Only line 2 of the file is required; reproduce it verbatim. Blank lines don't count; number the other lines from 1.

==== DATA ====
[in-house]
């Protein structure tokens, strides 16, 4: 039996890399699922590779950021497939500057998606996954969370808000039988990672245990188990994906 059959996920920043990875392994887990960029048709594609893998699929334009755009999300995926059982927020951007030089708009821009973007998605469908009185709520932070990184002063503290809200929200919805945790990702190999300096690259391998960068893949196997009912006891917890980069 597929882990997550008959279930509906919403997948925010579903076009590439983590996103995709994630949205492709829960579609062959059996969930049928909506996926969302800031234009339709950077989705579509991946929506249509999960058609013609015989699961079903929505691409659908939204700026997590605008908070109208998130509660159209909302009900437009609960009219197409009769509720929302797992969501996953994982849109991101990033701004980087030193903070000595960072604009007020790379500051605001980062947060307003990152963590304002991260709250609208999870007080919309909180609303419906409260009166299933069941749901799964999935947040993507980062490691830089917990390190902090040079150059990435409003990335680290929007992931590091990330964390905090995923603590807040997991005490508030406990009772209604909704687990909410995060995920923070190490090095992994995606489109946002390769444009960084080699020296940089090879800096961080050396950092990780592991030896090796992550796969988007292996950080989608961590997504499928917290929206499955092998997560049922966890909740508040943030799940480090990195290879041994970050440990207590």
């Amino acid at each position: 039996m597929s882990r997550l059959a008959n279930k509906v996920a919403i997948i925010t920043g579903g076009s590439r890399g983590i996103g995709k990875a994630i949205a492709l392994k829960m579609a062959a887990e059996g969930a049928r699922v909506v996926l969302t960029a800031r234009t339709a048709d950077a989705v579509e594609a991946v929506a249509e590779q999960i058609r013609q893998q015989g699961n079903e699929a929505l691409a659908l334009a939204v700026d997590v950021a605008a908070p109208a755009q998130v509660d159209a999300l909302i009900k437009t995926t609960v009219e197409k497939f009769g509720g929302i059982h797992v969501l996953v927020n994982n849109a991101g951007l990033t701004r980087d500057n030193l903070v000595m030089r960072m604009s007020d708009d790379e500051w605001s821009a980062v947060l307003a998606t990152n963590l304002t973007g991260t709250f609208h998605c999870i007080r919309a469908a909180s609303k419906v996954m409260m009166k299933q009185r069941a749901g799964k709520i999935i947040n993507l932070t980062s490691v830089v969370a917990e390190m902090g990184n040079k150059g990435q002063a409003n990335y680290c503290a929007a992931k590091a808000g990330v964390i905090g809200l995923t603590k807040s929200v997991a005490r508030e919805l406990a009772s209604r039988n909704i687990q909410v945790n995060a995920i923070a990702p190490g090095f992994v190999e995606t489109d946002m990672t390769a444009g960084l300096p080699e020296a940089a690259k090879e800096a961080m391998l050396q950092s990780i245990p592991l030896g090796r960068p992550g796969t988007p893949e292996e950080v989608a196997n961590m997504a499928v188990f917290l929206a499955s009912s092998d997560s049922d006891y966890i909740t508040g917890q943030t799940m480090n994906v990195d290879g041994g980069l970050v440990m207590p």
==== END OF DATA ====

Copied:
């Protein structure tokens, strides 16, 4: 039996890399699922590779950021497939500057998606996954969370808000039988990672245990188990994906 059959996920920043990875392994887990960029048709594609893998699929334009755009999300995926059982927020951007030089708009821009973007998605469908009185709520932070990184002063503290809200929200919805945790990702190999300096690259391998960068893949196997009912006891917890980069 597929882990997550008959279930509906919403997948925010579903076009590439983590996103995709994630949205492709829960579609062959059996969930049928909506996926969302800031234009339709950077989705579509991946929506249509999960058609013609015989699961079903929505691409659908939204700026997590605008908070109208998130509660159209909302009900437009609960009219197409009769509720929302797992969501996953994982849109991101990033701004980087030193903070000595960072604009007020790379500051605001980062947060307003990152963590304002991260709250609208999870007080919309909180609303419906409260009166299933069941749901799964999935947040993507980062490691830089917990390190902090040079150059990435409003990335680290929007992931590091990330964390905090995923603590807040997991005490508030406990009772209604909704687990909410995060995920923070190490090095992994995606489109946002390769444009960084080699020296940089090879800096961080050396950092990780592991030896090796992550796969988007292996950080989608961590997504499928917290929206499955092998997560049922966890909740508040943030799940480090990195290879041994970050440990207590």